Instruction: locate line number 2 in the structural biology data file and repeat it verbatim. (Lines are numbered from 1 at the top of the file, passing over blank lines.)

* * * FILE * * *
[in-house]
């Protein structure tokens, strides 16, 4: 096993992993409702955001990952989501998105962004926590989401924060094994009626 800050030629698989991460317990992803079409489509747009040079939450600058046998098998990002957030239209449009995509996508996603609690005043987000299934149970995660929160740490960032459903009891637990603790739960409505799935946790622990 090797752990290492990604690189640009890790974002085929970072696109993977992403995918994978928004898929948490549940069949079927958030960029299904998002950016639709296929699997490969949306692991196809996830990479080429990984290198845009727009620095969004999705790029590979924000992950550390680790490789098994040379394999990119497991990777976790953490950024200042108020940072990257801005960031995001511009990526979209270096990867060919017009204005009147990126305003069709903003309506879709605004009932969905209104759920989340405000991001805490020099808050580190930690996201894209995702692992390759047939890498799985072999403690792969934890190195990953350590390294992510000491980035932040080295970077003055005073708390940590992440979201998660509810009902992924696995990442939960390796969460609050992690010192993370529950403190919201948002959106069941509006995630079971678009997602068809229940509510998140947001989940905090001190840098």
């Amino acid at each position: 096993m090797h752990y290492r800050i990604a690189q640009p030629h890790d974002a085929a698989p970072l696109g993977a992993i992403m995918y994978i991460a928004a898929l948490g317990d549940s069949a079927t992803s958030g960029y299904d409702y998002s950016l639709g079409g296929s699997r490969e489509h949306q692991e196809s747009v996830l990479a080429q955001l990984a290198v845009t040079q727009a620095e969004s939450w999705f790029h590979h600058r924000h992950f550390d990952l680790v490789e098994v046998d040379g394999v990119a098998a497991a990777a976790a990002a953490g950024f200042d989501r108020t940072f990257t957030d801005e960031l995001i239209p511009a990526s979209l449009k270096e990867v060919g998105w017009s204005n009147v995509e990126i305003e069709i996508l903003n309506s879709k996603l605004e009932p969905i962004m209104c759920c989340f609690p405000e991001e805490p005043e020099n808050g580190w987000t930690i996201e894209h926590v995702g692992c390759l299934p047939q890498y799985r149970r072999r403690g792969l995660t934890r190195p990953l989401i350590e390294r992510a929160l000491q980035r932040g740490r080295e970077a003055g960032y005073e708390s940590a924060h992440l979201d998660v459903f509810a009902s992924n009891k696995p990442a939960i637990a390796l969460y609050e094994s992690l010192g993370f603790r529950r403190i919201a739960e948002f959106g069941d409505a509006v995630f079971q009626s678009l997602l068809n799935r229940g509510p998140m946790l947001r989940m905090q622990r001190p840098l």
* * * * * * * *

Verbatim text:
């Protein structure tokens, strides 16, 4: 096993992993409702955001990952989501998105962004926590989401924060094994009626 800050030629698989991460317990992803079409489509747009040079939450600058046998098998990002957030239209449009995509996508996603609690005043987000299934149970995660929160740490960032459903009891637990603790739960409505799935946790622990 090797752990290492990604690189640009890790974002085929970072696109993977992403995918994978928004898929948490549940069949079927958030960029299904998002950016639709296929699997490969949306692991196809996830990479080429990984290198845009727009620095969004999705790029590979924000992950550390680790490789098994040379394999990119497991990777976790953490950024200042108020940072990257801005960031995001511009990526979209270096990867060919017009204005009147990126305003069709903003309506879709605004009932969905209104759920989340405000991001805490020099808050580190930690996201894209995702692992390759047939890498799985072999403690792969934890190195990953350590390294992510000491980035932040080295970077003055005073708390940590992440979201998660509810009902992924696995990442939960390796969460609050992690010192993370529950403190919201948002959106069941509006995630079971678009997602068809229940509510998140947001989940905090001190840098």